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Old 02-23-2010, 05:15 PM
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batteries in trunk need starter amperage for fuse

I recently installed two batteries in my trunk and put a 175 amp fuse at the terminal for safety...the car started one time and blew the fuse this was the highest amperage fuse auto zone had does anyone know how much current a starter draws? Its a high torque starter in a 350 .... is there a breaker I can use for this? surely someone else has done this I really don't want to run an unfused wire that length to the starter ,to many things could go wrong....heres the fuse I used 175 amo ,32v
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Old 02-23-2010, 05:46 PM
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The Cadillac Deville/DTS has the battery under the rear seat. I thought the starter cable would be fused and whatever they used might give you a clue. Looked at the wiring diagram on autozone.com online repair info and it doesn't show a fuse on the cable to the starter. Seems like a bad idea not to have one.

Edit: Maybe there's not much point in having a 400-or-so amp fuse.
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Old 02-23-2010, 06:06 PM
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I think that buss fuse was 8.00 I'd like to get a breaker but I think a 250 amp might work I just didnt want to waste money tring differnt ones until I found the right one.they're a little expensive
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Old 02-23-2010, 06:23 PM
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It isn't standard practice to fuse the starter cable, but if you're looking for safety, check out this post:

remote starter solenoid wiring

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Old 02-23-2010, 06:45 PM
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What may be more important is the size of cable and material.

The problem maybe in the size of the cable you are using and the proper connections to the starter terminal. A clean ground is a neccessity at both ends with a redundant (extra) ground from the block to chassis, chassis to frame and frame to chassis(trunk sheet metal). Stranded copper cable has been the choice of most racers because it can carry more amperage(with less histeresis-that is heat build-up causing less current flow) than the same size wire of aluminum but aluminum is lighter, cheaper and if insulation isn't cut or abraided will do just as good a job as copper but it should be atleast 2.0 for 12' to 16' run. A fuse won't be needed if all connections are clean and your not running in a demolition derby but a shut off switch mounted outside the car as close to the battery as possible(below deck lid)is reccomended and required at most drag race tracks. QUOTE=deadbodyman]I recently installed two batteries in my trunk and put a 175 amp fuse at the terminal for safety...the car started one time and blew the fuse this was the highest amperage fuse auto zone had does anyone know how much current a starter draws? Its a high torque starter in a 350 .... is there a breaker I can use for this? surely someone else has done this I really don't want to run an unfused wire that length to the starter ,to many things could go wrong....heres the fuse I used 175 amo ,32v[/QUOTE]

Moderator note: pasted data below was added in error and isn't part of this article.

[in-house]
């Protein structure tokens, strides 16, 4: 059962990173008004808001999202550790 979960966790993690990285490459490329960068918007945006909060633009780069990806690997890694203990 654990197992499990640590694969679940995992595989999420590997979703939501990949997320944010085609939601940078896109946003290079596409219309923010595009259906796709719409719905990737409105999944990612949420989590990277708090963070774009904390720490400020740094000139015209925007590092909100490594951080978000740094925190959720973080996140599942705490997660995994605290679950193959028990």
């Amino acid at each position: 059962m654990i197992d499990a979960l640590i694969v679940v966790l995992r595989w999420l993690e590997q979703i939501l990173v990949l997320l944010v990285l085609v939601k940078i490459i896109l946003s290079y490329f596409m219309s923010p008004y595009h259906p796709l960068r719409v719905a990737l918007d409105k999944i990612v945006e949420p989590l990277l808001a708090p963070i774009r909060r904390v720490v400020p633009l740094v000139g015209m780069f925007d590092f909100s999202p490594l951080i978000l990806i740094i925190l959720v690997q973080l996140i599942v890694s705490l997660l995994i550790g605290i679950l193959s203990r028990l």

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Old 02-23-2010, 06:48 PM
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Battery cable size/connections may be the cause

Quote:
Originally Posted by deadbodyman
I think that buss fuse was 8.00 I'd like to get a breaker but I think a 250 amp might work I just didnt want to waste money tring differnt ones until I found the right one.they're a little expensive
The problem maybe in the size of the cable you are using and the proper connections to the starter terminal. A clean ground is a neccessity at both ends with a redundant (extra) ground from the block to chassis, chassis to frame and frame to chassis(trunk sheet metal). Stranded copper cable has been the choice of most racers because it can carry more amperage(with less histeresis-that is heat build-up causing less current flow) than the same size wire of aluminum but aluminum is lighter, cheaper and if insulation isn't cut or abraided will do just as good a job as copper but it should be atleast 2.0 for 12' to 16' run. A fuse won't be needed if all connections are clean and your not running in a demolition derby but a shut off switch mounted outside the car as close to the battery as possible(below deck lid)is reccomended and required at most drag race tracks.
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Old 02-23-2010, 07:02 PM
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You may have an issue finding something that will hold up to that load. The problem with starters is that the initial load (inrush current) is high compared to the actual cranking amperage. I dont think I have ever seen a main battery cable fused to be honest. You concerns are valid and special precautions must be taken to be sure the positive cable is heavy enough and has good insulation.
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Old 02-23-2010, 07:20 PM
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Quote:
Originally Posted by Joe G
It isn't standard practice to fuse the starter cable, but if you're looking for safety, check out this post:

remote starter solenoid wiring

Now THAT makes sense I ran braded welding cable It works great but its scary having a hot wire that long ,the ford solinoid is perfect...thanks guys
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Old 02-23-2010, 07:28 PM
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I have never put a fuse on the main hot cable..And never needed one,,
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